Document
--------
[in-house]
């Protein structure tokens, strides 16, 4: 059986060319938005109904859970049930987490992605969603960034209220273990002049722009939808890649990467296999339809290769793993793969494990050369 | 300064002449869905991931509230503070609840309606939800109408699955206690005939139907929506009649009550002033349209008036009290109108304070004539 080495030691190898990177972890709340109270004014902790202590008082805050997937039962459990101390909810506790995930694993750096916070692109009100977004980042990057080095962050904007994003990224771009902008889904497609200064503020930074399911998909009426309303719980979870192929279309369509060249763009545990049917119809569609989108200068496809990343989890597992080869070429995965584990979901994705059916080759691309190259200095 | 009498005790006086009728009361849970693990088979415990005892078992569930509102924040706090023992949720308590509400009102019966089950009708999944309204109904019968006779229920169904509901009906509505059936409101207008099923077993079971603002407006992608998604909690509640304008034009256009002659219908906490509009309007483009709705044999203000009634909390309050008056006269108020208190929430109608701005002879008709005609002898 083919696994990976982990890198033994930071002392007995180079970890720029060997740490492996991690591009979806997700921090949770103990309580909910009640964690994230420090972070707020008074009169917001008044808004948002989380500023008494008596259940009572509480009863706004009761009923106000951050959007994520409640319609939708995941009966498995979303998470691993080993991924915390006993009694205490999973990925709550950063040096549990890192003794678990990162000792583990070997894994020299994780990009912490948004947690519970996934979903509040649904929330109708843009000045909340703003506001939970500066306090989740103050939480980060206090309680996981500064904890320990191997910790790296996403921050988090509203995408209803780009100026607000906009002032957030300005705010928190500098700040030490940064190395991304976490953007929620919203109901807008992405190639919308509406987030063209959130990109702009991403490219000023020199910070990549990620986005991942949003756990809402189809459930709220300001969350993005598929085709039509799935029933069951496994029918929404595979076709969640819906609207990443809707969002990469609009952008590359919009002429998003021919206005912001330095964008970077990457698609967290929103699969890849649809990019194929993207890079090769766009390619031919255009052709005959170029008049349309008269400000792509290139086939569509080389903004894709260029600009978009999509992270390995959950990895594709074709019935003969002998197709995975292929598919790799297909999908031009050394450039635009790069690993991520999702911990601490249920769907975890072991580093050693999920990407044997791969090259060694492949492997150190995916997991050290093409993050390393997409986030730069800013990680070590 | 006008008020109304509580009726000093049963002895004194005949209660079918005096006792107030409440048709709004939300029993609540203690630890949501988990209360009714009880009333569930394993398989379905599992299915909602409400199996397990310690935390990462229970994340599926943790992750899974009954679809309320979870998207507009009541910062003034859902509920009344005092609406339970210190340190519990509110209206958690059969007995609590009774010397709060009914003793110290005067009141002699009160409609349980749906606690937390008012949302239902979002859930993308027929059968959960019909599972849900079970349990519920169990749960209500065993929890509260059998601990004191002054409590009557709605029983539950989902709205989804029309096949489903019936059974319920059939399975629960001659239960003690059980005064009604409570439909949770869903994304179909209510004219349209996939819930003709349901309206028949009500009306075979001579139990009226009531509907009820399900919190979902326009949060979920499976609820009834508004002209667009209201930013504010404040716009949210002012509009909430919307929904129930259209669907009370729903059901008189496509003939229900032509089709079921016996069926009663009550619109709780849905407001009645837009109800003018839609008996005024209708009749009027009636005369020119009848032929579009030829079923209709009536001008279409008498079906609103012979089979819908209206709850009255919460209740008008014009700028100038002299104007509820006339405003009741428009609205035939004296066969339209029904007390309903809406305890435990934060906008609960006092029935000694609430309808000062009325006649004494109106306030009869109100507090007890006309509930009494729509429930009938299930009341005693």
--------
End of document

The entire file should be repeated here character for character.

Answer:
[in-house]
């Protein structure tokens, strides 16, 4: 059986060319938005109904859970049930987490992605969603960034209220273990002049722009939808890649990467296999339809290769793993793969494990050369 | 300064002449869905991931509230503070609840309606939800109408699955206690005939139907929506009649009550002033349209008036009290109108304070004539 080495030691190898990177972890709340109270004014902790202590008082805050997937039962459990101390909810506790995930694993750096916070692109009100977004980042990057080095962050904007994003990224771009902008889904497609200064503020930074399911998909009426309303719980979870192929279309369509060249763009545990049917119809569609989108200068496809990343989890597992080869070429995965584990979901994705059916080759691309190259200095 | 009498005790006086009728009361849970693990088979415990005892078992569930509102924040706090023992949720308590509400009102019966089950009708999944309204109904019968006779229920169904509901009906509505059936409101207008099923077993079971603002407006992608998604909690509640304008034009256009002659219908906490509009309007483009709705044999203000009634909390309050008056006269108020208190929430109608701005002879008709005609002898 083919696994990976982990890198033994930071002392007995180079970890720029060997740490492996991690591009979806997700921090949770103990309580909910009640964690994230420090972070707020008074009169917001008044808004948002989380500023008494008596259940009572509480009863706004009761009923106000951050959007994520409640319609939708995941009966498995979303998470691993080993991924915390006993009694205490999973990925709550950063040096549990890192003794678990990162000792583990070997894994020299994780990009912490948004947690519970996934979903509040649904929330109708843009000045909340703003506001939970500066306090989740103050939480980060206090309680996981500064904890320990191997910790790296996403921050988090509203995408209803780009100026607000906009002032957030300005705010928190500098700040030490940064190395991304976490953007929620919203109901807008992405190639919308509406987030063209959130990109702009991403490219000023020199910070990549990620986005991942949003756990809402189809459930709220300001969350993005598929085709039509799935029933069951496994029918929404595979076709969640819906609207990443809707969002990469609009952008590359919009002429998003021919206005912001330095964008970077990457698609967290929103699969890849649809990019194929993207890079090769766009390619031919255009052709005959170029008049349309008269400000792509290139086939569509080389903004894709260029600009978009999509992270390995959950990895594709074709019935003969002998197709995975292929598919790799297909999908031009050394450039635009790069690993991520999702911990601490249920769907975890072991580093050693999920990407044997791969090259060694492949492997150190995916997991050290093409993050390393997409986030730069800013990680070590 | 006008008020109304509580009726000093049963002895004194005949209660079918005096006792107030409440048709709004939300029993609540203690630890949501988990209360009714009880009333569930394993398989379905599992299915909602409400199996397990310690935390990462229970994340599926943790992750899974009954679809309320979870998207507009009541910062003034859902509920009344005092609406339970210190340190519990509110209206958690059969007995609590009774010397709060009914003793110290005067009141002699009160409609349980749906606690937390008012949302239902979002859930993308027929059968959960019909599972849900079970349990519920169990749960209500065993929890509260059998601990004191002054409590009557709605029983539950989902709205989804029309096949489903019936059974319920059939399975629960001659239960003690059980005064009604409570439909949770869903994304179909209510004219349209996939819930003709349901309206028949009500009306075979001579139990009226009531509907009820399900919190979902326009949060979920499976609820009834508004002209667009209201930013504010404040716009949210002012509009909430919307929904129930259209669907009370729903059901008189496509003939229900032509089709079921016996069926009663009550619109709780849905407001009645837009109800003018839609008996005024209708009749009027009636005369020119009848032929579009030829079923209709009536001008279409008498079906609103012979089979819908209206709850009255919460209740008008014009700028100038002299104007509820006339405003009741428009609205035939004296066969339209029904007390309903809406305890435990934060906008609960006092029935000694609430309808000062009325006649004494109106306030009869109100507090007890006309509930009494729509429930009938299930009341005693």